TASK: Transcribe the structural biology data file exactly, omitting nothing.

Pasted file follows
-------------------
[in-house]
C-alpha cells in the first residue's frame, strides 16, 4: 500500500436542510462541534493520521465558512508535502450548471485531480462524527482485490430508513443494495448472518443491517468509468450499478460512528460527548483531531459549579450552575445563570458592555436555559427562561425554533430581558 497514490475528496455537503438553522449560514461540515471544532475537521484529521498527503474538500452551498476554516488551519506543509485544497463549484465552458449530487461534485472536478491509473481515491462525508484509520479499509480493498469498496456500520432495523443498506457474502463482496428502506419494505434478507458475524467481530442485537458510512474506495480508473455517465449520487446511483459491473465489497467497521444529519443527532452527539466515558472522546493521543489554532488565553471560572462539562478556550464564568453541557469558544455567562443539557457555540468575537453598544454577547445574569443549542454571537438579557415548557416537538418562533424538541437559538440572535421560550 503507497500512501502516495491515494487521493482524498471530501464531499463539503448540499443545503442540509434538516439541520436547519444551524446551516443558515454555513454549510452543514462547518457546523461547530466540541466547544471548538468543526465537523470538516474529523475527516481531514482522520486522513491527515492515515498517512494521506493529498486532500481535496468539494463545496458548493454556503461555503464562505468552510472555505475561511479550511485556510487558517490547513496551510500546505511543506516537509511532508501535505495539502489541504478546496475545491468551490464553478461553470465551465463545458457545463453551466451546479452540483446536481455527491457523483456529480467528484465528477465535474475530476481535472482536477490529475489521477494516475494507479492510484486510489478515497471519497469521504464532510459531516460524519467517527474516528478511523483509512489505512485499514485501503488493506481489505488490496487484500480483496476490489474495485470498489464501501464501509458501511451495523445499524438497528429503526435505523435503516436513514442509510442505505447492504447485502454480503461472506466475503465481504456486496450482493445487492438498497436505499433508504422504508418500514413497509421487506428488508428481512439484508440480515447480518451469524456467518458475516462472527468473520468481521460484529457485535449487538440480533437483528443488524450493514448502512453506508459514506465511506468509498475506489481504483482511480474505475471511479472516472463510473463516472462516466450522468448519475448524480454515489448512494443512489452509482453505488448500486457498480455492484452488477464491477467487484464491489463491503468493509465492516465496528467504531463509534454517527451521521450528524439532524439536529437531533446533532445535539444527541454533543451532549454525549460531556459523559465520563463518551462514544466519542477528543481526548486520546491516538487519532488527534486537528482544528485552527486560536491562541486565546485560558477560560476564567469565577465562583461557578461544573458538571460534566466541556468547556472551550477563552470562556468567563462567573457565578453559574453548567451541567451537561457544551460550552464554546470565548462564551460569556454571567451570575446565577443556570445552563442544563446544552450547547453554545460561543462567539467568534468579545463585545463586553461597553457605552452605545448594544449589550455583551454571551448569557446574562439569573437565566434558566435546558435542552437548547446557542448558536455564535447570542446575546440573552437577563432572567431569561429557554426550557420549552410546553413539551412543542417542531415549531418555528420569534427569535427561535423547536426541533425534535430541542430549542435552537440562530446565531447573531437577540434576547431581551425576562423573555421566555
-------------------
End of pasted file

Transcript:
[in-house]
C-alpha cells in the first residue's frame, strides 16, 4: 500500500436542510462541534493520521465558512508535502450548471485531480462524527482485490430508513443494495448472518443491517468509468450499478460512528460527548483531531459549579450552575445563570458592555436555559427562561425554533430581558 497514490475528496455537503438553522449560514461540515471544532475537521484529521498527503474538500452551498476554516488551519506543509485544497463549484465552458449530487461534485472536478491509473481515491462525508484509520479499509480493498469498496456500520432495523443498506457474502463482496428502506419494505434478507458475524467481530442485537458510512474506495480508473455517465449520487446511483459491473465489497467497521444529519443527532452527539466515558472522546493521543489554532488565553471560572462539562478556550464564568453541557469558544455567562443539557457555540468575537453598544454577547445574569443549542454571537438579557415548557416537538418562533424538541437559538440572535421560550 503507497500512501502516495491515494487521493482524498471530501464531499463539503448540499443545503442540509434538516439541520436547519444551524446551516443558515454555513454549510452543514462547518457546523461547530466540541466547544471548538468543526465537523470538516474529523475527516481531514482522520486522513491527515492515515498517512494521506493529498486532500481535496468539494463545496458548493454556503461555503464562505468552510472555505475561511479550511485556510487558517490547513496551510500546505511543506516537509511532508501535505495539502489541504478546496475545491468551490464553478461553470465551465463545458457545463453551466451546479452540483446536481455527491457523483456529480467528484465528477465535474475530476481535472482536477490529475489521477494516475494507479492510484486510489478515497471519497469521504464532510459531516460524519467517527474516528478511523483509512489505512485499514485501503488493506481489505488490496487484500480483496476490489474495485470498489464501501464501509458501511451495523445499524438497528429503526435505523435503516436513514442509510442505505447492504447485502454480503461472506466475503465481504456486496450482493445487492438498497436505499433508504422504508418500514413497509421487506428488508428481512439484508440480515447480518451469524456467518458475516462472527468473520468481521460484529457485535449487538440480533437483528443488524450493514448502512453506508459514506465511506468509498475506489481504483482511480474505475471511479472516472463510473463516472462516466450522468448519475448524480454515489448512494443512489452509482453505488448500486457498480455492484452488477464491477467487484464491489463491503468493509465492516465496528467504531463509534454517527451521521450528524439532524439536529437531533446533532445535539444527541454533543451532549454525549460531556459523559465520563463518551462514544466519542477528543481526548486520546491516538487519532488527534486537528482544528485552527486560536491562541486565546485560558477560560476564567469565577465562583461557578461544573458538571460534566466541556468547556472551550477563552470562556468567563462567573457565578453559574453548567451541567451537561457544551460550552464554546470565548462564551460569556454571567451570575446565577443556570445552563442544563446544552450547547453554545460561543462567539467568534468579545463585545463586553461597553457605552452605545448594544449589550455583551454571551448569557446574562439569573437565566434558566435546558435542552437548547446557542448558536455564535447570542446575546440573552437577563432572567431569561429557554426550557420549552410546553413539551412543542417542531415549531418555528420569534427569535427561535423547536426541533425534535430541542430549542435552537440562530446565531447573531437577540434576547431581551425576562423573555421566555